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Adam Clayton, bassist for U2, is born in Chinnor, Ireland.


Paul “Bono” Hewson, vocalist for U2, is born in Dublin, Ireland.


Dave “The Edge” Evans, guitarist for U2, is born in Wales.


Larry Mullen Jr., drummer for U2, is born in Dublin, Ireland.


Five young men form a band at Mount Temple High School in Dublin, Ireland. They run through a few names (Feedback, The Hype) and lose a member (Dick Evans) before settling on a name and lineup that stick


U2 debut with U2-3, a three-song EP featuring “Out of Control." It is released on the CBS label only in Ireland


U2 sign with Island Records. Their first single, “11 O’clock Tick-Tock,” is released a month later.


U2’s debut album, Boy, is released in the U.S. It contains the propulsive “I Will Follow,” the first of many anthems from the Irish quartet.


U2’s second album, October, is released.


War, U2’s breakthrough third album, is released. It contains their most topical songs to date


Under a Blood Red Sky, an eight-track live album culled from three venues, is released.


The Unforgettable Fire, U2’s fourth studio album, is released. The group’s more layered, ethereal sound owes much to producers Brian Eno and Daniel Lanois.


U2 deliver a memorable performance at the Live Aid charity concert from London’s Wembley Stadium.


U2 headline Amnesty International’s two-week Conspiracy of Hope Tour. They’re joined by Peter Gabriel, Lou Reed, Bryan Adams, Neville Brothers, Joan Baez and Sting.


The Joshua Tree, U2’s fifth studio album, is released. It will top the album chart for nine weeks, stay on it for two years and produce three hit singles


U2 grace the cover of 'Time' magazine.


“With or Without You” becomes U2’s first #1 hit in the U.S.


U2 win Grammys for Album of the Year and Best Rock Performance for The Joshua Tree.


U2 releases the concert film and double live album Rattle and Hum, which goes to #1 for six weeks and yields the hit singles “Desire” (#5) and “Angel of Harlem” (#14).


U2 wins more Grammys, including Best Rock Performance for “Desire,” from Rattle and Hum.


U2 concludes a tour with four shows at Dublin’s Point Depot. The last of these is broadcast on radio, reaching 500 million listeners. Vocalist Bono hints at changes to come: “This is the end of something for U2….We have to go away and dream it all up again.”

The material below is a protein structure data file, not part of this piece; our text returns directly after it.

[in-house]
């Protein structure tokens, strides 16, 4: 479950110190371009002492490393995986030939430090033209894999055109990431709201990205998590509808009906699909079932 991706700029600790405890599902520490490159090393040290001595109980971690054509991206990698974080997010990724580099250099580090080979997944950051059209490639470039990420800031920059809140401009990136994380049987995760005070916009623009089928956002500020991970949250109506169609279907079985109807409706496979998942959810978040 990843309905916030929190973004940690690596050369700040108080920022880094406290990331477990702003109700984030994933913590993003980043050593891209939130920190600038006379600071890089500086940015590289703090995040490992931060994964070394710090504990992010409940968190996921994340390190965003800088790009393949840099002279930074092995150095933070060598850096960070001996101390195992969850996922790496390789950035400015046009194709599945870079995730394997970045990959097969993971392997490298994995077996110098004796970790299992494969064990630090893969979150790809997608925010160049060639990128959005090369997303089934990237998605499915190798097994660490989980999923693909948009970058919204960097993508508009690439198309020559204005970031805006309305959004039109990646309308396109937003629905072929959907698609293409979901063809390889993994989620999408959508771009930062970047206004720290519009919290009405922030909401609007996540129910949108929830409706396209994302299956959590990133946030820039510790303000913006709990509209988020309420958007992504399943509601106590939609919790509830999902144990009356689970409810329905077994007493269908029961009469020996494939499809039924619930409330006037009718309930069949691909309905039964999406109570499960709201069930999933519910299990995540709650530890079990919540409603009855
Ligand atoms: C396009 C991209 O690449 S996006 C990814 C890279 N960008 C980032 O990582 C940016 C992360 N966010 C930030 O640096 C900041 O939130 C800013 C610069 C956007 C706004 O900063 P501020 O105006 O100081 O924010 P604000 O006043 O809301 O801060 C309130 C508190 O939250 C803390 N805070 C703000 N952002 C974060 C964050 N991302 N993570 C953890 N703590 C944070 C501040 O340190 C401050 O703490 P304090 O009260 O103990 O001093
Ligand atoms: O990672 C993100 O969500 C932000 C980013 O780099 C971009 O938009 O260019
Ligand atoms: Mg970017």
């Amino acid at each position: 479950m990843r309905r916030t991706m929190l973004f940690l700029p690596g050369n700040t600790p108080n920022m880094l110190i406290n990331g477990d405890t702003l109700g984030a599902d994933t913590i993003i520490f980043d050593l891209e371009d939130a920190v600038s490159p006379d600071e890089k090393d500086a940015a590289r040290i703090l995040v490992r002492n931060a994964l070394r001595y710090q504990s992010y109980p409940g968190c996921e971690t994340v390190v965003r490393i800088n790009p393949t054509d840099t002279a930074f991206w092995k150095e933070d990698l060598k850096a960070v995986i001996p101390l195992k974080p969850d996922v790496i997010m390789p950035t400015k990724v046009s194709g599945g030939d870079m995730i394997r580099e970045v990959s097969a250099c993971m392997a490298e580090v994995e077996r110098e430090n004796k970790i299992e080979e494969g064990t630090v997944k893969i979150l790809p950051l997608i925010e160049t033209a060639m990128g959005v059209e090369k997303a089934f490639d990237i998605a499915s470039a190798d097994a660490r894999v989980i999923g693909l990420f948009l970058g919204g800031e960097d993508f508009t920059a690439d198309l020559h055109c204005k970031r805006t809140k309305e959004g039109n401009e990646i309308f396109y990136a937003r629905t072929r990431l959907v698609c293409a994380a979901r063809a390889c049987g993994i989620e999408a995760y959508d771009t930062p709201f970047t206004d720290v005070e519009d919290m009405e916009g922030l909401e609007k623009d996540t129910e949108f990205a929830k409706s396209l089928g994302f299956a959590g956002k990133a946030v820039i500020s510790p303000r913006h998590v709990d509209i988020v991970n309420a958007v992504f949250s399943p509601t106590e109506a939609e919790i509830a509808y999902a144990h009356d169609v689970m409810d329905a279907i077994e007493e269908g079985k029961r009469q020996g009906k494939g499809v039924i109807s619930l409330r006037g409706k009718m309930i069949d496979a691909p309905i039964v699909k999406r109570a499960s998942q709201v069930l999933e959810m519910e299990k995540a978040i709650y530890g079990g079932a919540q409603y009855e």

U2 releases their sixth studio album, Achtung Baby, which takes an edgier, more experimental approach. For their daring they earn their third consecutive #1 album and four more hits: “Mysterious Ways” (#9), “One” (#10), “Even Better Than the Real Thing” (#32) and “Who’s Gonna Ride Your Wild Horses” (#35).


U2 kick off their high-tech, multimedia Zoo TV tour in Lakeland, Florida.


U2’s seventh studio album, Zooropa, is released. Its title alludes to U2’s Zoo TV tour, in whose midst it was recorded. Johnny Cash adds guest vocals on “The Wanderer.”


Pop!, U2’s eighth studio album, is released. It reveals the group’s interest in electronic dance music and generates a Top Ten single, “Discotheque.”


U2 kicks off PopMart - a year-long, 40-country stadium tour that is the most ambitious in rock history.


U2 release The Best of 1980-1990, which includes a bonus disc of B-sides and rarities.


U2 enters the new millennium with All That You Can’t Leave Behind, an album that harks back to their more song-oriented roots. Key tracks: “Beautiful Day,” and “Walk On."


U2 release their first live DVD, Elevation 2001: U2 Live from Boston.


U2 release The Best of 1990-2000, which includes a bonus disc of B-sides and rarities.


How to Dismantle an Atomic Bomb, the tenth full-length studio album in U2’s twenty-five years as a recording entity, is released. The lead single is “Vertigo.”


U2 is inducted into the Rock and Roll Hall of Fame at the twentieth annual induction dinner. Bruce Springsteen is their presenter.